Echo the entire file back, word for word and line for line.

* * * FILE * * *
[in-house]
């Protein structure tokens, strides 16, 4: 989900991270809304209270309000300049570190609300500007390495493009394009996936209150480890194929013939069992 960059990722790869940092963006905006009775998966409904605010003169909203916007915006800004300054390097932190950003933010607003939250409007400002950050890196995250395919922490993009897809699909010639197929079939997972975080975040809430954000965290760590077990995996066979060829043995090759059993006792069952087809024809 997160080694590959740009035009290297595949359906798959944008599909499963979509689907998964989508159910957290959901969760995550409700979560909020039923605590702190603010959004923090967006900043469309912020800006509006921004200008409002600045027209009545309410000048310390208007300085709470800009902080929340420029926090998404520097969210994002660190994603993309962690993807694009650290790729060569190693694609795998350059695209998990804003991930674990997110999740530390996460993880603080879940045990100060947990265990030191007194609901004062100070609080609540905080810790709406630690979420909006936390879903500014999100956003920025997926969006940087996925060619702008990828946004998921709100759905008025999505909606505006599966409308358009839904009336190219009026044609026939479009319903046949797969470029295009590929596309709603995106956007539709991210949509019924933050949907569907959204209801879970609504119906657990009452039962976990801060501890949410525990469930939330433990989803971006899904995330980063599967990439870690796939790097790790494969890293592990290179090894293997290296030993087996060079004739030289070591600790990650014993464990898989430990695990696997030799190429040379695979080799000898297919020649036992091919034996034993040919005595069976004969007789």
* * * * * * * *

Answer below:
[in-house]
């Protein structure tokens, strides 16, 4: 989900991270809304209270309000300049570190609300500007390495493009394009996936209150480890194929013939069992 960059990722790869940092963006905006009775998966409904605010003169909203916007915006800004300054390097932190950003933010607003939250409007400002950050890196995250395919922490993009897809699909010639197929079939997972975080975040809430954000965290760590077990995996066979060829043995090759059993006792069952087809024809 997160080694590959740009035009290297595949359906798959944008599909499963979509689907998964989508159910957290959901969760995550409700979560909020039923605590702190603010959004923090967006900043469309912020800006509006921004200008409002600045027209009545309410000048310390208007300085709470800009902080929340420029926090998404520097969210994002660190994603993309962690993807694009650290790729060569190693694609795998350059695209998990804003991930674990997110999740530390996460993880603080879940045990100060947990265990030191007194609901004062100070609080609540905080810790709406630690979420909006936390879903500014999100956003920025997926969006940087996925060619702008990828946004998921709100759905008025999505909606505006599966409308358009839904009336190219009026044609026939479009319903046949797969470029295009590929596309709603995106956007539709991210949509019924933050949907569907959204209801879970609504119906657990009452039962976990801060501890949410525990469930939330433990989803971006899904995330980063599967990439870690796939790097790790494969890293592990290179090894293997290296030993087996060079004739030289070591600790990650014993464990898989430990695990696997030799190429040379695979080799000898297919020649036992091919034996034993040919005595069976004969007789």